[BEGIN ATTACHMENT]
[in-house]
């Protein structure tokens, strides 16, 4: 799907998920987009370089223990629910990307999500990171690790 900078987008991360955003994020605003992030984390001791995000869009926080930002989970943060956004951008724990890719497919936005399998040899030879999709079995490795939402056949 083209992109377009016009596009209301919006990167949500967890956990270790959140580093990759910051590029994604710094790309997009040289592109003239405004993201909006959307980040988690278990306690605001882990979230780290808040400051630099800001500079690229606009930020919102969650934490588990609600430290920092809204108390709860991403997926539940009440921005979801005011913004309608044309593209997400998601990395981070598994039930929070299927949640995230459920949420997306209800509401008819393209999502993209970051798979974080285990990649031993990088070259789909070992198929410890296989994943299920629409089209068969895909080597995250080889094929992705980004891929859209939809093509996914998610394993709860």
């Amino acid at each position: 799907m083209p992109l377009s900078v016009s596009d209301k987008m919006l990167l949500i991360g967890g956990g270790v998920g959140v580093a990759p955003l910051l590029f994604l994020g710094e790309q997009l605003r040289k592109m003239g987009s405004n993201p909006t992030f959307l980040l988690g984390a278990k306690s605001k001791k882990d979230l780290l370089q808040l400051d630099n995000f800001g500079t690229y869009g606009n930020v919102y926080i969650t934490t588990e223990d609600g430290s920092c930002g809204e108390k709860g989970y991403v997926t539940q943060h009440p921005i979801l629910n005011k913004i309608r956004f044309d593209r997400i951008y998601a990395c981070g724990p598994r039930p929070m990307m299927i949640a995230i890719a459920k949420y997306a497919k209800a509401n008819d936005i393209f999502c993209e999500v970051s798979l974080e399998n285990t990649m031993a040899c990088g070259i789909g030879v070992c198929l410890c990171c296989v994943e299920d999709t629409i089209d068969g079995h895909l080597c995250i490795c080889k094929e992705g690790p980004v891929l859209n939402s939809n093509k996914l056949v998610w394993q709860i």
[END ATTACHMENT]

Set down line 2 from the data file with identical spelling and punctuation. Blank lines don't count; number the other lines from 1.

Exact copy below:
């Protein structure tokens, strides 16, 4: 799907998920987009370089223990629910990307999500990171690790 900078987008991360955003994020605003992030984390001791995000869009926080930002989970943060956004951008724990890719497919936005399998040899030879999709079995490795939402056949 083209992109377009016009596009209301919006990167949500967890956990270790959140580093990759910051590029994604710094790309997009040289592109003239405004993201909006959307980040988690278990306690605001882990979230780290808040400051630099800001500079690229606009930020919102969650934490588990609600430290920092809204108390709860991403997926539940009440921005979801005011913004309608044309593209997400998601990395981070598994039930929070299927949640995230459920949420997306209800509401008819393209999502993209970051798979974080285990990649031993990088070259789909070992198929410890296989994943299920629409089209068969895909080597995250080889094929992705980004891929859209939809093509996914998610394993709860």